A crucial component of the LA tech scene has been the VCs who help companies scale. Built In LA is featuring four women VCs to share their stories and advice on leading LA's tech scene. To recommend a female VC for a future installment, email [email protected].
Jamie Kantrowitz, Managing Director at MESA Global
YOU'VE WORKED AT COMPANIES SUCH AS GOBBLER AND THEN WORKED ON THE VC SIDE. WHAT HAS BEEN YOUR FAVORITE ASPECT AT EACH SIDE OF THE TABLE?
I love being on the company side to truly envelop myself in building a brand and being dedicated to one mission. On the other hand, I love investing and advising, as it allows me to be involved in many companies and ideas at once and help shape an overall landscape.
AS AN ANGELENO, WHAT EXCITES YOU MOST ABOUT THE LA TECH COMMUNITY?
Los Angeles feels like it's at the beginning of another renaissance, but this one will have our community front and center. It's going to be a great decade for LA Tech.
DO YOU HAVE ANY ADVICE FOR WOMEN STARTING OUT IN THE TECH WORLD?
While I don’t really subscribe to the gender lens, my main advice for anyone starting out is find a company and team that you are inspired by. There is so much great innovation out there – but only a handful will really get under your skin, and gain a hold of your heart. When you find yourself thinking about it at 2 a.m., gushing about it to anyone who will listen, and obsessively tinkering and improving it, then you have hit the goldmine. And this has little to do with money, but rather finding a role that enables you to be the best and most passionate version of yourself.
WHAT WAS YOUR FIRST JOB?
It was as a waitress (and accountant and GM at times) at my family’s small Chinese restaurant in Boston when I was 11. As immigrants who never ran a restaurant before, it taught me some strong lessons on work ethic, persistence, teamwork and importance of customer service. While I didn’t necessarily realize it then, it has come to serve as my often unconscious selection criteria/bias when spotting founders, teams and colleagues.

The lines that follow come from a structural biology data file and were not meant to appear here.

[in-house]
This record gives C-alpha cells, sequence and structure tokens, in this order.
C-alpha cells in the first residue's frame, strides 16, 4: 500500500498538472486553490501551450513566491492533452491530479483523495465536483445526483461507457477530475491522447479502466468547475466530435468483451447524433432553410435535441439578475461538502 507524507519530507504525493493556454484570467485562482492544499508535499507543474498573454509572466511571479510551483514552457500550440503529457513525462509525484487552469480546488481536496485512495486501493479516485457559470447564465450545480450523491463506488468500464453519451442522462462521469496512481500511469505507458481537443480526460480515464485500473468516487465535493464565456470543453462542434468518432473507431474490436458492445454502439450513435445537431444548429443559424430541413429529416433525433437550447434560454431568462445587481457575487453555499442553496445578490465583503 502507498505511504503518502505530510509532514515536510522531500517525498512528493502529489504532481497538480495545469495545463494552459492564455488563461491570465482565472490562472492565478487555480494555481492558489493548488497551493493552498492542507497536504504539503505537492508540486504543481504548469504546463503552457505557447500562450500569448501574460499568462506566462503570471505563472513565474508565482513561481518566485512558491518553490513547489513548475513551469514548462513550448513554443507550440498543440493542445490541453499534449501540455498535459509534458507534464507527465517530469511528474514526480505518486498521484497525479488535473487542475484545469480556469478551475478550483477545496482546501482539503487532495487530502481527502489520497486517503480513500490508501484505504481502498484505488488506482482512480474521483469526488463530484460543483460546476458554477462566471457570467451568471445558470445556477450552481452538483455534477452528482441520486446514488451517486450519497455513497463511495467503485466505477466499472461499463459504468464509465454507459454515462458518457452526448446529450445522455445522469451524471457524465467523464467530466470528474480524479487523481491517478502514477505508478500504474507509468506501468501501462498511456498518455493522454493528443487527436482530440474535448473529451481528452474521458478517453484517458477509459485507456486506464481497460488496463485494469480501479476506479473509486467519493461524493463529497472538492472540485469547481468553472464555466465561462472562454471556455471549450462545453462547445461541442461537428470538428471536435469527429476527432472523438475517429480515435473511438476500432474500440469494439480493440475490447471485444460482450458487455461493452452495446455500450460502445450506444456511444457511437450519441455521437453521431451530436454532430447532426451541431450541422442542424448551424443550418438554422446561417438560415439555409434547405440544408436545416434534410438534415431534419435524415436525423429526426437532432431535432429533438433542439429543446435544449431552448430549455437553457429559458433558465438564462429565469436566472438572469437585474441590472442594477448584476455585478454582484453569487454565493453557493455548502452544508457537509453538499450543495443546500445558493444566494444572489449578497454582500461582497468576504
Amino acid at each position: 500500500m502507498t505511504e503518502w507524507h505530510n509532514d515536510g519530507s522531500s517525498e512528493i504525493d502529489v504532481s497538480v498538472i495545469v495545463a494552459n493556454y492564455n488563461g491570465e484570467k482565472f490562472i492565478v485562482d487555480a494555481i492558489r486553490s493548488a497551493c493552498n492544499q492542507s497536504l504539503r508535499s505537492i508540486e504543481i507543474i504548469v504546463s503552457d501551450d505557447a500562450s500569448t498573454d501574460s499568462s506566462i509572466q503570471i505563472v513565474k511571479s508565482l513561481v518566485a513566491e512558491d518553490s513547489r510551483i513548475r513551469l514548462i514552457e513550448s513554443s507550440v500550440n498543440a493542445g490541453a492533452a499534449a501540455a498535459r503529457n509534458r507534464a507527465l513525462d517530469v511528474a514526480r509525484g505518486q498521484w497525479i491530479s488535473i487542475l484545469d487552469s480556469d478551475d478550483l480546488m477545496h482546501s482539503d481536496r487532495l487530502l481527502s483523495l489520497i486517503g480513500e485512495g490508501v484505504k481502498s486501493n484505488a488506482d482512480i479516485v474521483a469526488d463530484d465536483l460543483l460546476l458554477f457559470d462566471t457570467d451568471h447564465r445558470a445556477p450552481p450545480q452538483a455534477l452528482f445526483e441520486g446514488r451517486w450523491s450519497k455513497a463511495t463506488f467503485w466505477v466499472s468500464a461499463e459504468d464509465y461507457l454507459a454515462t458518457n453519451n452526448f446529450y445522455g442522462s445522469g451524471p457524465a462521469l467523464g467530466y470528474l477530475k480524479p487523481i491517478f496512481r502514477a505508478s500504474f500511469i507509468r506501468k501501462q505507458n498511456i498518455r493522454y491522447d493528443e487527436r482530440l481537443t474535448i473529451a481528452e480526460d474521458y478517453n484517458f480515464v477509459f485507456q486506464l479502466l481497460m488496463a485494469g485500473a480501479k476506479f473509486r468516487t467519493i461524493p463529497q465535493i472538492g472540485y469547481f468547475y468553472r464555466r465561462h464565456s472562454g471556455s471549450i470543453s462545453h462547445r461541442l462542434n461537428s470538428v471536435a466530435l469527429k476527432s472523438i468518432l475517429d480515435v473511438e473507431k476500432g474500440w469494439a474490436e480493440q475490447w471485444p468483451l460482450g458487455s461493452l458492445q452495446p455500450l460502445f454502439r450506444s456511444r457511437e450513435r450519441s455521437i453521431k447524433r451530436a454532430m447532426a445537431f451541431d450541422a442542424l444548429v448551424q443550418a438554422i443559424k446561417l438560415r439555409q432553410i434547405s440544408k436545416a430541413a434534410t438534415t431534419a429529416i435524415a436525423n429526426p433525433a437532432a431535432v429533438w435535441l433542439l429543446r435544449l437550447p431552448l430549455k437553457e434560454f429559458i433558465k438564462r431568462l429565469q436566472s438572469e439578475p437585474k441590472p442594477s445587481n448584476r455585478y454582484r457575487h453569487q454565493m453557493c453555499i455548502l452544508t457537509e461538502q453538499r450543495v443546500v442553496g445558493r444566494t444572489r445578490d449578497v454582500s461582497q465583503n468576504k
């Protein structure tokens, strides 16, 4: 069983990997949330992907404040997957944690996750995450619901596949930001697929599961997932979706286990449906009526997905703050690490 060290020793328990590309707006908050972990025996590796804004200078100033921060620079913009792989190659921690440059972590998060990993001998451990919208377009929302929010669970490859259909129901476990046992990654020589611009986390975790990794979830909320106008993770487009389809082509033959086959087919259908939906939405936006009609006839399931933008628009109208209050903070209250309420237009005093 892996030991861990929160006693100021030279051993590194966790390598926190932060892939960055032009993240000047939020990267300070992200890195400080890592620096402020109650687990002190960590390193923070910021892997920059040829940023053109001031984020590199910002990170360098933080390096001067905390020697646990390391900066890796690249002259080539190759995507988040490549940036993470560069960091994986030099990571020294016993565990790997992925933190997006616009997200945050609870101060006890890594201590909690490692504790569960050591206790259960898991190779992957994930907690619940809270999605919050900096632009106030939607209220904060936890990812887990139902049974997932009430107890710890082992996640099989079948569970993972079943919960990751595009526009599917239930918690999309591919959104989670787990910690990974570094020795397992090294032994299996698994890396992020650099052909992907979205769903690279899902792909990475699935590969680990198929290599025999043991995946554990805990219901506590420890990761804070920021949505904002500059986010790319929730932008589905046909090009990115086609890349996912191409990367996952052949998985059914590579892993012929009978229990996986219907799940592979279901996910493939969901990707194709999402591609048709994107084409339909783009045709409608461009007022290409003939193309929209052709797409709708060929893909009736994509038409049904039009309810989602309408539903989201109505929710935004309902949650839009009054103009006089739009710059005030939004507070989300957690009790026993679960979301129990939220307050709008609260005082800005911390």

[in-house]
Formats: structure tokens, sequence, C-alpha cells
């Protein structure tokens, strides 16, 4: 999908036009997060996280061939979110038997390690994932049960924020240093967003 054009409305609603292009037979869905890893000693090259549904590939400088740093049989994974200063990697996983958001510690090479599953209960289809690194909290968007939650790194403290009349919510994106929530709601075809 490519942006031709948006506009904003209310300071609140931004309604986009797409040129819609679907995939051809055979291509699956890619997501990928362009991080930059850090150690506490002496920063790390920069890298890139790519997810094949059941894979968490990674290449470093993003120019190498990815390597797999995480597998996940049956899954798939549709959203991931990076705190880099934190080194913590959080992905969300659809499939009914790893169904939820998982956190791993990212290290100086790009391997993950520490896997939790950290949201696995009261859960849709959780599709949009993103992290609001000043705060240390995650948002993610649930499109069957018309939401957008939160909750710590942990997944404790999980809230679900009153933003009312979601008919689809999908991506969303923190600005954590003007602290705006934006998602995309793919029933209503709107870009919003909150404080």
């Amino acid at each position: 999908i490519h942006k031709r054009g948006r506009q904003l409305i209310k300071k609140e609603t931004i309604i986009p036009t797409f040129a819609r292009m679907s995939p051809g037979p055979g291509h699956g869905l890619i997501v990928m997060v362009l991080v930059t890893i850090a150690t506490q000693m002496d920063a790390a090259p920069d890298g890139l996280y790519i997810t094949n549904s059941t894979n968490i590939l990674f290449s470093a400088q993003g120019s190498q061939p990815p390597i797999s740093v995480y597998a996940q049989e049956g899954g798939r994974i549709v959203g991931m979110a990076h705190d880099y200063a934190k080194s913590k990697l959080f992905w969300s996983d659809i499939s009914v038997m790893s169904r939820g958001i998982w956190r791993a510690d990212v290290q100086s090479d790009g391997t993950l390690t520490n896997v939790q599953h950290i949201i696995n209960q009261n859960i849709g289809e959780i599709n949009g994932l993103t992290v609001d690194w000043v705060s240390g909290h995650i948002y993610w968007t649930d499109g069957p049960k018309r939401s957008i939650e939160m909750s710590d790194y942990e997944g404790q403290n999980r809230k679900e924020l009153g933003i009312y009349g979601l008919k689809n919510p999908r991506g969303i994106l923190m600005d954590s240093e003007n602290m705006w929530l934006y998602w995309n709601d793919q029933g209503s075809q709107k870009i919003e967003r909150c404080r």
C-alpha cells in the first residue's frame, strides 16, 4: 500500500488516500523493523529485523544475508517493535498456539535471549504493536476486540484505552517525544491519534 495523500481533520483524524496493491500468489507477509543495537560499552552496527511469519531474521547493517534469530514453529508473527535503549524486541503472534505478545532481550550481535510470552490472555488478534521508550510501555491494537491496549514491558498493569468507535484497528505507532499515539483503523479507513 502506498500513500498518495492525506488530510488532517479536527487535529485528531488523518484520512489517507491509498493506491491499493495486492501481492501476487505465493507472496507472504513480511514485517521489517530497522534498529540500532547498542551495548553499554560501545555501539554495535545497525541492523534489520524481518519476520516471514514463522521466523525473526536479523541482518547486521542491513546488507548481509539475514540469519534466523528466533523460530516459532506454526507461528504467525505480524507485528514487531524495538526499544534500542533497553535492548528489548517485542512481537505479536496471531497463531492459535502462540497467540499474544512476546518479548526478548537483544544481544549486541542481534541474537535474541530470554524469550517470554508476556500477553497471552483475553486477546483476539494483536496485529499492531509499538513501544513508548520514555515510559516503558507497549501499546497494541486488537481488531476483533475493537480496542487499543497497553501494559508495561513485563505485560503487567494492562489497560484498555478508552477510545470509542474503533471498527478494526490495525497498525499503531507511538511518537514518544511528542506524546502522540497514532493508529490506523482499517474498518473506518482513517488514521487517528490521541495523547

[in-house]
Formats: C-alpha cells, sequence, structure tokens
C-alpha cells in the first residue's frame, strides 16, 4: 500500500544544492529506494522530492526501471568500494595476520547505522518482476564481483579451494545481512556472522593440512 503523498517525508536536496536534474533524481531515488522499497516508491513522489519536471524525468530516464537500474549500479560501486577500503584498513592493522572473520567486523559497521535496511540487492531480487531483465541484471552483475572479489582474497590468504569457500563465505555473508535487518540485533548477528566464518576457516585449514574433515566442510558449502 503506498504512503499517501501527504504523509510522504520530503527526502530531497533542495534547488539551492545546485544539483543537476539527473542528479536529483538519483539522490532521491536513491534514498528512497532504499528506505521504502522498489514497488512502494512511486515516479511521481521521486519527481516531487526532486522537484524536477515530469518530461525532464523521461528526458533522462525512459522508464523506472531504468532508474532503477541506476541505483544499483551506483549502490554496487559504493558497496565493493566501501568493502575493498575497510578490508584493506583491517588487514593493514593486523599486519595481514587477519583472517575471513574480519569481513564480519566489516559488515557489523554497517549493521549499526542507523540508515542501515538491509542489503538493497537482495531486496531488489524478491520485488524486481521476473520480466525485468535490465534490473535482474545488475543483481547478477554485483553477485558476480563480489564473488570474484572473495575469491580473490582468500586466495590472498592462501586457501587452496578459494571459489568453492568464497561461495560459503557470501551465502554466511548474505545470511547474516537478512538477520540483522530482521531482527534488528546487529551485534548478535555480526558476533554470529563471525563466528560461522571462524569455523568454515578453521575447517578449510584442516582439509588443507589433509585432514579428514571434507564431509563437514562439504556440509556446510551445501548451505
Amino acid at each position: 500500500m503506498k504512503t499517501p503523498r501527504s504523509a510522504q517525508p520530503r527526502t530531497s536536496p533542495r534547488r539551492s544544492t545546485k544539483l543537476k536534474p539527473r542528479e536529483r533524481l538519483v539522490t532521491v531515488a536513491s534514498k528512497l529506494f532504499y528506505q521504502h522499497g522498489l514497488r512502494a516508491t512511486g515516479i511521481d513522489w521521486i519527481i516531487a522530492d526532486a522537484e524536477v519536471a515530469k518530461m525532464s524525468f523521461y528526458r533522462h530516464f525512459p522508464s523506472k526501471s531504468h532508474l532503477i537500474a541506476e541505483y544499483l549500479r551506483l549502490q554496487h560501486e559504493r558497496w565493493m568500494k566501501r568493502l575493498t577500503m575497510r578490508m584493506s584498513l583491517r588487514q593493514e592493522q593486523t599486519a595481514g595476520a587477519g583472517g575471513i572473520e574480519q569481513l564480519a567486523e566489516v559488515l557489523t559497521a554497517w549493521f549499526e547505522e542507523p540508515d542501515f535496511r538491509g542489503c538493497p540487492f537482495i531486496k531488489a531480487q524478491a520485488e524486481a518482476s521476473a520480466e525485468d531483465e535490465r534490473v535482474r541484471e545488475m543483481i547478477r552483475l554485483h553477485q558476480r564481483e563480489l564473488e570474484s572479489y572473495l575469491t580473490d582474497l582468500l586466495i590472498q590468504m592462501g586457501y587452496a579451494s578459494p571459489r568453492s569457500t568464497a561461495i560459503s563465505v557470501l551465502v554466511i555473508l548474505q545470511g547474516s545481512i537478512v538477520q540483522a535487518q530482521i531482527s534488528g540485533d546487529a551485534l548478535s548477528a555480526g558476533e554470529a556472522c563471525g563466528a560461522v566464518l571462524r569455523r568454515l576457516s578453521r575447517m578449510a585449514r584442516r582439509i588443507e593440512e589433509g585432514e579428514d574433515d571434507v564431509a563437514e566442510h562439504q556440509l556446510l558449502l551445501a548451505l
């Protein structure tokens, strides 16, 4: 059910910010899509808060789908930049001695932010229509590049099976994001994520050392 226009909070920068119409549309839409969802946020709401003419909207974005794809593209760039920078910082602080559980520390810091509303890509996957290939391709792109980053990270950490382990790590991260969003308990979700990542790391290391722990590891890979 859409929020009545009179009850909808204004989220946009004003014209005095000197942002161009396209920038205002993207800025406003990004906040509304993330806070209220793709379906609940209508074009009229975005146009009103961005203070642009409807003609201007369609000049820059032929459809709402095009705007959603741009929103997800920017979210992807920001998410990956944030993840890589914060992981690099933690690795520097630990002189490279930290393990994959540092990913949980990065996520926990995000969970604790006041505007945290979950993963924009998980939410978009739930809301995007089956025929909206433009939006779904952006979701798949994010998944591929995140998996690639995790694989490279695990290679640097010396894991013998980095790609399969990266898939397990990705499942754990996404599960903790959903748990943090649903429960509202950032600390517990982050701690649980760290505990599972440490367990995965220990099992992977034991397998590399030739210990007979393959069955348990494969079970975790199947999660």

Alyse Killeen, Principal at Future\Perfect Ventures and Investment Team Member at Clearstone Venture Partners
After completing my MS degree, I was ready to be back on the front lines of company building. I worked with brick and mortar-based retail startups, generally focusing on helping new businesses enter the U.S. and establish operations. I’d intended to move on to found my own ecommerce company, but had an opportunity to test drive the role of venture capitalist. It was a great match! Supporting a diverse group of founders is the ultimate fulfilling work. I have deep respect and affinity for entrepreneurs, especially those driving for cultural impact, and am happy and humbled to be as helpful as I am able to be.
WHAT ARE YOUR PLANS FOR YOUR WOMEN VC GROUP?
I co-founded and now co-chair the board of Women in Venture Finance and Innovation, an invited membership-based group for women who work in venture capital, or who have previously worked in venture capital. The agenda is to create an infrastructure helpful to career development and impact in the venture capital and the innovation ecosystem. We are a professional network, and a group of collaborative content creators, soon launching an editorial site. The group also hosts small dinners for group members and industry leaders to connect, and will look to foster general community development in Los Angeles by hosting events for a larger audience.
YOU WERE WITH VELOS PARTNERS BEFORE FUND FORMATION. WHAT WAS YOUR BIGGEST LESSON FROM THAT PROCESS?
I think one of the biggest lessons for me was that almost nothing needs to be done completely from scratch. Someone usually has come across the same problem before, and it’s amazing what resources are available when you look. I’ve found that leveraging peers is one of the best ways to access those resources.
WHAT'S THE BEST CAREER ADVICE YOU'VE RECEIVED?
My dad always told me that early on in my career I should prioritize roles that would teach me what I wanted to learn, rather than focusing on the ideal sector or the highest remuneration. He helped me to make lists of skills I wanted to obtain and strategize on how I could go about obtaining those skills. I believe this was hugely valuable advice.